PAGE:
A major weakness in this study is the lack of a control group for comparison. Furthermore, this was a retrospective study with the inherited shortcomings of such a study. We set out also to evaluate the occurrence of prolonged pain, but information in the medical records was too inconsistent for this. Most prior studies were performed on breast cancer patients. There are considerable similarities between these patients and melanoma patients undergoing lymph node dissection; however, there are also differences, and seroma formation in the inguinal area has not been thoroughly evaluated. The strength of the study is primarily that we investigated a consecutive and homogenous cohort of patients who were operated with a standard procedure and also treated postoperatively according to standard postoperative guidelines. There is a need for a randomized study to clarify the optimal drainage regime also taking the patients’ perspective into account. Furthermore, a prospective study is needed to identify any risk factors for seroma formation and lymph oedema.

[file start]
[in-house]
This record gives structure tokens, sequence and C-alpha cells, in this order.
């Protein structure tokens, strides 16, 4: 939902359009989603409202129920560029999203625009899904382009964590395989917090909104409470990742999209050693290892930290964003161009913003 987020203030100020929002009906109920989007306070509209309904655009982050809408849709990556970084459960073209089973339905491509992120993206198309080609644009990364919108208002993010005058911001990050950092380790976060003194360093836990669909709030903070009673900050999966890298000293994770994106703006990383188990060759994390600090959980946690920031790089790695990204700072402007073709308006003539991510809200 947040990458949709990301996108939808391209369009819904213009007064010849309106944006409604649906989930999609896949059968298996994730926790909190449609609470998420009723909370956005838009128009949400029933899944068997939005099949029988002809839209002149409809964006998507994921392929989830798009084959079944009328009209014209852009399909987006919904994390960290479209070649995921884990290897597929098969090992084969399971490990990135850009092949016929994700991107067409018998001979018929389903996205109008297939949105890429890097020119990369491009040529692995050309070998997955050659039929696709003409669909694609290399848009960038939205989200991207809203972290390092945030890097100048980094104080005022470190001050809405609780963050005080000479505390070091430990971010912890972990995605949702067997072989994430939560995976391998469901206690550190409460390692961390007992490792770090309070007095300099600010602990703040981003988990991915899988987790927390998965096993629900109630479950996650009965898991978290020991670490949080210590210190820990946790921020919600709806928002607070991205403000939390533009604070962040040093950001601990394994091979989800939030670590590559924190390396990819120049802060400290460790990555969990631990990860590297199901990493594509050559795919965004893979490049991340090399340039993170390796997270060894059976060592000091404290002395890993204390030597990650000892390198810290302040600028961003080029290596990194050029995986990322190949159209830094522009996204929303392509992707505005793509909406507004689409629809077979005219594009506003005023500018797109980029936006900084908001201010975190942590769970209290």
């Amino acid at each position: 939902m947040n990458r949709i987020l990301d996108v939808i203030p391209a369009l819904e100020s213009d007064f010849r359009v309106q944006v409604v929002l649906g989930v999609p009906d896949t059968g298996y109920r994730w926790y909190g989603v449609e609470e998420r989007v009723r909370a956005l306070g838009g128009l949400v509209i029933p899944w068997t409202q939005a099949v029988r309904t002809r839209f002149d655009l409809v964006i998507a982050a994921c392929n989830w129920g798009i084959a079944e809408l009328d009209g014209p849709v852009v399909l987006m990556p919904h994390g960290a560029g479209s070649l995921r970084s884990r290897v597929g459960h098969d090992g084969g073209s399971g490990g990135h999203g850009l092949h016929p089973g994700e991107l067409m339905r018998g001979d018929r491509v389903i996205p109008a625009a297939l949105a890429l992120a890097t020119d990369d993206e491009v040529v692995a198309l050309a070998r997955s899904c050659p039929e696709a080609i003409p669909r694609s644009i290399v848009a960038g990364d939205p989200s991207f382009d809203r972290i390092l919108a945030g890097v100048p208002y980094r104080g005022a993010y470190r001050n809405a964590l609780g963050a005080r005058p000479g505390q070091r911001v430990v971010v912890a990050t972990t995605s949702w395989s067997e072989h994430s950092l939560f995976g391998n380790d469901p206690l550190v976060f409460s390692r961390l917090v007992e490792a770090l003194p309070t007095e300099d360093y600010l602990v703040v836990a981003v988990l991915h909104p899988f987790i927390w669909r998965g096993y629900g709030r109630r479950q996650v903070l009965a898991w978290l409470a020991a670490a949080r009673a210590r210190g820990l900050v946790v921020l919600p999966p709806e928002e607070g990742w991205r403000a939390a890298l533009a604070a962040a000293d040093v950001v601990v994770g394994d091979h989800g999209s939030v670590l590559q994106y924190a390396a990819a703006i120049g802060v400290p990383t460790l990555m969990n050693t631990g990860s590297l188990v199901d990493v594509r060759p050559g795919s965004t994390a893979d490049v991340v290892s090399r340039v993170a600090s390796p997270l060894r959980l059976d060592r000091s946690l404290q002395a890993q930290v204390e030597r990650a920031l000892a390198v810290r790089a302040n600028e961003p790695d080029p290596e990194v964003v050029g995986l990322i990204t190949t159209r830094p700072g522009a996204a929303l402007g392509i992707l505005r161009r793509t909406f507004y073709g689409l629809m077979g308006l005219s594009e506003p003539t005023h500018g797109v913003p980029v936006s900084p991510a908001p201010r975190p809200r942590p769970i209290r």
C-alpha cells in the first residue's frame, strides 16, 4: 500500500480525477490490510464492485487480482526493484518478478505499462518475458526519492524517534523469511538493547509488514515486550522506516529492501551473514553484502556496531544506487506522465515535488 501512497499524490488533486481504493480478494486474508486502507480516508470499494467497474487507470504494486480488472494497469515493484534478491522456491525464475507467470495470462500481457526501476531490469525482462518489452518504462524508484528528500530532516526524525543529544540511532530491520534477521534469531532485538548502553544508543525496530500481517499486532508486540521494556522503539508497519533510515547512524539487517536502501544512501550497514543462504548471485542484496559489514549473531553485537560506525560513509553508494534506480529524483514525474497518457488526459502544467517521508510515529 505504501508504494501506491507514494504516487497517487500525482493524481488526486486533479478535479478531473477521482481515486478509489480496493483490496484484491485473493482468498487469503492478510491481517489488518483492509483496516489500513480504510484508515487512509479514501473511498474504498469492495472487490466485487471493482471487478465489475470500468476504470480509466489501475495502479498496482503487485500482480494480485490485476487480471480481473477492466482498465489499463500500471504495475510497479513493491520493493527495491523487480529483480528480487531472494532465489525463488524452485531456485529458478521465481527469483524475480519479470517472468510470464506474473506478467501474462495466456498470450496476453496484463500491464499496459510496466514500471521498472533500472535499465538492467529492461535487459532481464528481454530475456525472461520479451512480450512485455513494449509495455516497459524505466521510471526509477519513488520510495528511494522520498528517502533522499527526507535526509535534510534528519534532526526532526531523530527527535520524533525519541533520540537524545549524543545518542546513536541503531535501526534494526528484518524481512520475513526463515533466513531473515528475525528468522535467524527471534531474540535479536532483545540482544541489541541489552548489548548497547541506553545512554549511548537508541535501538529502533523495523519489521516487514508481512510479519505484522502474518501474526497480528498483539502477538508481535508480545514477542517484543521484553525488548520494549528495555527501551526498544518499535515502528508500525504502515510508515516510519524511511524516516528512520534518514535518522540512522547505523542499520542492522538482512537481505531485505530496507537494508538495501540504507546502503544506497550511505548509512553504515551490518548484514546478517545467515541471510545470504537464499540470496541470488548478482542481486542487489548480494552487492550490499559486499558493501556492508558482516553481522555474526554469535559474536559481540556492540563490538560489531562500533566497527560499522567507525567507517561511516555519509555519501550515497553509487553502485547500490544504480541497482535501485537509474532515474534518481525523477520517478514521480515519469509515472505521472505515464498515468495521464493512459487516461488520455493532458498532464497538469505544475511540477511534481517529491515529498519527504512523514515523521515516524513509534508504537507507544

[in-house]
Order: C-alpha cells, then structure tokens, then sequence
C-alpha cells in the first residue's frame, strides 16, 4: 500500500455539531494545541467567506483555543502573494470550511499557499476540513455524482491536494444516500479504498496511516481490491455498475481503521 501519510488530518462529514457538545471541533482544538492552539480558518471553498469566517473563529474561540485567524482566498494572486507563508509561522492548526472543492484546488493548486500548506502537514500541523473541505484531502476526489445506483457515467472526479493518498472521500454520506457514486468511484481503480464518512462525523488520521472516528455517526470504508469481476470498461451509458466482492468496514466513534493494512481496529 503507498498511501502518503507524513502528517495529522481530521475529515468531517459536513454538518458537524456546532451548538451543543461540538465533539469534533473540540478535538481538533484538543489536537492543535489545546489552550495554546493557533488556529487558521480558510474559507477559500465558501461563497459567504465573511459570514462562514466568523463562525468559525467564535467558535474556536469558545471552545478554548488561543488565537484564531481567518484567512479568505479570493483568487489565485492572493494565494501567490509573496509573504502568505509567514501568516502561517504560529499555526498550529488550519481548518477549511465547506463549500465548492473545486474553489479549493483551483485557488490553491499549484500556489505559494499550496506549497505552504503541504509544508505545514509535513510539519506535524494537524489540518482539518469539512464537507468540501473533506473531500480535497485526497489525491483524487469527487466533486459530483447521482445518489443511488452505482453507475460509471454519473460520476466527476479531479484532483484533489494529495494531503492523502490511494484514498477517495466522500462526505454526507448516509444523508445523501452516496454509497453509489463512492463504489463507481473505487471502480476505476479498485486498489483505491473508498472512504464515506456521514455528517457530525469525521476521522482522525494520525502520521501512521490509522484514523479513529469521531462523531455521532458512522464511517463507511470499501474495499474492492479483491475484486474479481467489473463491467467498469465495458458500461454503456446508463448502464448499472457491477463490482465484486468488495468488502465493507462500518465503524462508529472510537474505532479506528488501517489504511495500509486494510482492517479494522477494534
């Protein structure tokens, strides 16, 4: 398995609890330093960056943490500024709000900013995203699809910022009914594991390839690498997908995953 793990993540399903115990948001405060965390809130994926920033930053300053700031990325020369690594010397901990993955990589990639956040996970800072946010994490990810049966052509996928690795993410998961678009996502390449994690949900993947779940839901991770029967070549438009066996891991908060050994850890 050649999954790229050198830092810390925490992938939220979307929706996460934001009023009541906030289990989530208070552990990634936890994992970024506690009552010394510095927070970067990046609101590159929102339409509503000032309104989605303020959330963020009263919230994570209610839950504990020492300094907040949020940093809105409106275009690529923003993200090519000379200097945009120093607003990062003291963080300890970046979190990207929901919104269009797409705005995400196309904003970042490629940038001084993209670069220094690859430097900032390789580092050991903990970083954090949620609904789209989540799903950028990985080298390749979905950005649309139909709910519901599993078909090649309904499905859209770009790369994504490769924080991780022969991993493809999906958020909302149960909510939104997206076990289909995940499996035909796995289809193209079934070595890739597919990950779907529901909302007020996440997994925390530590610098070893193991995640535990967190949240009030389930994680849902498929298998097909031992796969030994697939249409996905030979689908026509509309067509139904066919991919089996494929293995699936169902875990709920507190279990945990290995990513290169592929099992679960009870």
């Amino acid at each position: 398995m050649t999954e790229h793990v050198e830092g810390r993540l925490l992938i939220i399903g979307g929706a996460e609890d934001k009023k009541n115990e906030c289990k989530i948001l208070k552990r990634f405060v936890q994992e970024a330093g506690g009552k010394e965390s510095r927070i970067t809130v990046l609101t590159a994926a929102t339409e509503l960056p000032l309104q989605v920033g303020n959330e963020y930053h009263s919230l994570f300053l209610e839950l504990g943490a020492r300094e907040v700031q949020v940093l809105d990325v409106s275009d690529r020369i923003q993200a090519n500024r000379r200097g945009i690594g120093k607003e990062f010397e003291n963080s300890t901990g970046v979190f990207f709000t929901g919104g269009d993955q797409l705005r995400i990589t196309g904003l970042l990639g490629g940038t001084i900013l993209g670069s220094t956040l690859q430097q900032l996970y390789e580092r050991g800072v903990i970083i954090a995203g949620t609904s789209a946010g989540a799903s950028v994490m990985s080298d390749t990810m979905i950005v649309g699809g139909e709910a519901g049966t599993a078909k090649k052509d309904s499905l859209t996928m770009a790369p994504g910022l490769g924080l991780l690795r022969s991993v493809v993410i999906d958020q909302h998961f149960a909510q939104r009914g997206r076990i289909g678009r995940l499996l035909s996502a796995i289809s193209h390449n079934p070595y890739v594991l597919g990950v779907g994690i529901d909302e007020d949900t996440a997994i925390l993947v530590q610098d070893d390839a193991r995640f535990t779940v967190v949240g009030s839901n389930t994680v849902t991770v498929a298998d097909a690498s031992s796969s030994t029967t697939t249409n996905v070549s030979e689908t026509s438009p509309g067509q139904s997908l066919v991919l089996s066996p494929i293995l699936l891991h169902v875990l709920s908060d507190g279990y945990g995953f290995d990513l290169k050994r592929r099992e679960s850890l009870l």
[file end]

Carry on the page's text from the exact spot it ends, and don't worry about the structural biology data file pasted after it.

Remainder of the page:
This study allows the conclusion that patients undergoing axillary – or inguinal – lymph node dissection due to positive sentinel nodes in malignant melanoma experience a significant number of complications, especially in the form of seroma and lymph oedema. Long-term complications are, of course, very serious and can profoundly impact the patient’s future quality of life. Consequently, it is essential to avoid or at least minimize risk of chronic lymph oedema and pain. Research focusing on new and gentler methods of operation as well as the optimal postoperative regime including rehabilitation are needed.

Correspondence: Jamshaid Ul-Mulk , Plastikkirurgisk Afdeling, Herlev Hospital, Herlev Ringvej 75, 2730 Herlev, Denmark. E-mail:

Accepted: 20 March 2012

Conflicts of interest:none

Bib ref: 
Dan Med J 2012;59(6):A4441